Three Causes For Water Pooling On Your Floors

Water pooling on your floors can sound like a plumbing disaster, but this is often a symptom of a simpler problem, like a faulty appliance or a leaky drain pipe. The source of your water problem may not always be obvious, but here are three things that could be causing it and some ways you can track it down.

Leaky Appliances

In many cases you'll find yourself lucky in that the source of the water on your floors isn't coming from beneath them, but rather from a nearby appliance leaking water. This can happen often with dishwashers, clothes washing machines, and fridge/freezer appliances.

One sign that an appliance could be the problem is if the water only seems to show up intermittently. It could be that your dishwasher doesn't drain properly or leaks some water through a seal that is no longer watertight. In other cases, a freezer can leak water onto the floor when ice builds up at the bottom of the freezer after failing to drain and then subsequently melting.

Keep in mind that this can still be the case even if the water doesn't show up immediately next to any appliance; water travels easily down slopes, so if you have any appliances just above the visible water, don't exclude them from your search. An appliance technician will be able to help you in the event an appliance is the problem, but a plumber can help you with almost any problem, too.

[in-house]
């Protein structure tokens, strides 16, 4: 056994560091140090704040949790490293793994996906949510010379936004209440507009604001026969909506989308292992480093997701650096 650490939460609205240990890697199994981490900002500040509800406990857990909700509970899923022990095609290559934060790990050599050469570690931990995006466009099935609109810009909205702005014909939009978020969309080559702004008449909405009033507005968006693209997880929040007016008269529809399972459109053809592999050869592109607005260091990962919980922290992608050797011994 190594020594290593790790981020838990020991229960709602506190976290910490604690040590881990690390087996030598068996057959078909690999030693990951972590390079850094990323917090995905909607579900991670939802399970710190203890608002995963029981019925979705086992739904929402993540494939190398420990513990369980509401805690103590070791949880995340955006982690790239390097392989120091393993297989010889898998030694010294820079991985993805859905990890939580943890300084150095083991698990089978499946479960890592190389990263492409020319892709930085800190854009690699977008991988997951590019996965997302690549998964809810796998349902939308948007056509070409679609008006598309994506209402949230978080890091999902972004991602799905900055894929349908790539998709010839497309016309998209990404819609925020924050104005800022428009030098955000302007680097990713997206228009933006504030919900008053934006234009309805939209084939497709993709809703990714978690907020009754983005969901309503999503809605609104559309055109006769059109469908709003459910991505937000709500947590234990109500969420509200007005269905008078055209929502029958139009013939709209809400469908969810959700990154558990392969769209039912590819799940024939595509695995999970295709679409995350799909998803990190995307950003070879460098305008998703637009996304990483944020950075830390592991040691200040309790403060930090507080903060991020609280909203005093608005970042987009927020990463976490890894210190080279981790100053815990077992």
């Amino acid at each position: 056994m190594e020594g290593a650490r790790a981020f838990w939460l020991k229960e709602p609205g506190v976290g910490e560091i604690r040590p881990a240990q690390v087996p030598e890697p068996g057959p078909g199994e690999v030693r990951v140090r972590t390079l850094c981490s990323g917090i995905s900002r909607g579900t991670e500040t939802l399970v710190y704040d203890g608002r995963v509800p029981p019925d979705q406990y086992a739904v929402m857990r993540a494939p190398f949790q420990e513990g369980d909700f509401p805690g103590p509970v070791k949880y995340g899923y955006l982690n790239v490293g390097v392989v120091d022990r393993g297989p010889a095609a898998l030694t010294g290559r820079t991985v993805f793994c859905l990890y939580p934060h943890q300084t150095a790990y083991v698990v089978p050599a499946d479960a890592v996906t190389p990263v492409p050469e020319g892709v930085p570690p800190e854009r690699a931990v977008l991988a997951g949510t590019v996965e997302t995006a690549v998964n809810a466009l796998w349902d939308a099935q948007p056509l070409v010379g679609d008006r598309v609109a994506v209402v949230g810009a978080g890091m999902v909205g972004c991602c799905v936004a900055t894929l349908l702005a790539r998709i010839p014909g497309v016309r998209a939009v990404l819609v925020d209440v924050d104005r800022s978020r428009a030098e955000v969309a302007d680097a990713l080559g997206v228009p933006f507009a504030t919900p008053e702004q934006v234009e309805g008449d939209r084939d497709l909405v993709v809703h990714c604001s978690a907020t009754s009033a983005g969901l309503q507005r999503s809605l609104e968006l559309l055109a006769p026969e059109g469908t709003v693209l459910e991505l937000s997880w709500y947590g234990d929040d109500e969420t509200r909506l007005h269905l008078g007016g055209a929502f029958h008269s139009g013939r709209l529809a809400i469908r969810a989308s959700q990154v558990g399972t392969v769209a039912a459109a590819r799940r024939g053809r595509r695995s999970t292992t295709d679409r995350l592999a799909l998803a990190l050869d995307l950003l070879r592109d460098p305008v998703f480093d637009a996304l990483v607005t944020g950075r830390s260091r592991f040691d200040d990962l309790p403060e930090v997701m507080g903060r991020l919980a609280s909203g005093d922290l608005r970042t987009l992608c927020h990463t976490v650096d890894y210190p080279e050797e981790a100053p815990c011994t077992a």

Leaky Drains or Pipes

Any pipe that carries water has the chance to spring a leak, and since these pipes run all over your house, it can be difficult to track down a leak that isn't immediately noticeable. There are still a few ways you can try to narrow your search, however.

To start, again look for signs that the water only appears after doing something specific, like draining a bath or taking a shower. If the water is constant, the leak is probably from a supply pipe; if it's not, it's likely from a drain pipe. You can also help figure out whether the leak is coming from behind a wall or under a floor by using a moisture meter to detect where the water is traveling. If it only seems to be under your floors, you can probably narrow down the leak to somewhere on the level you're currently on.

Under-floor leaks can make the problem seem much worse than it actually is, but in many cases you may only need to replace a drain pipe. The greater danger is water damage and mold, not damage to your plumbing.

Slab Leaks

Slab leaks refer to leaking pipes that are underneath the concrete base of your house. These are rarer than other leaks because these pipes are less often disturbed and better protected, but a leak underneath the concrete can pose long-term trouble. Given their position, these are harder to repair, and are thus more expensive.

You can try to determine if you have a slab leak by doing some troubleshooting of your own.

  • See if your water heater is always running. If you have a slab leak, water is constantly cycling in and out of your water heater, which means it has to run all the time to keep water warm.
  • Check your water meter when you have all faucets in and around your home turned off. If you aren't running water, but the water meter still shows activity, this could indicate a slab leak.
  • Look for an overall decrease in water pressure. With some water leaking, your water pressure to your house will decrease.
  • Keep track of water use on your bills. If your bills are high no matter how little water you use, that water is coming from somewhere.

A slab leak can get serious quickly, so if you think this may be the case for your home, call a plumber immediately. To learn more, visit a website like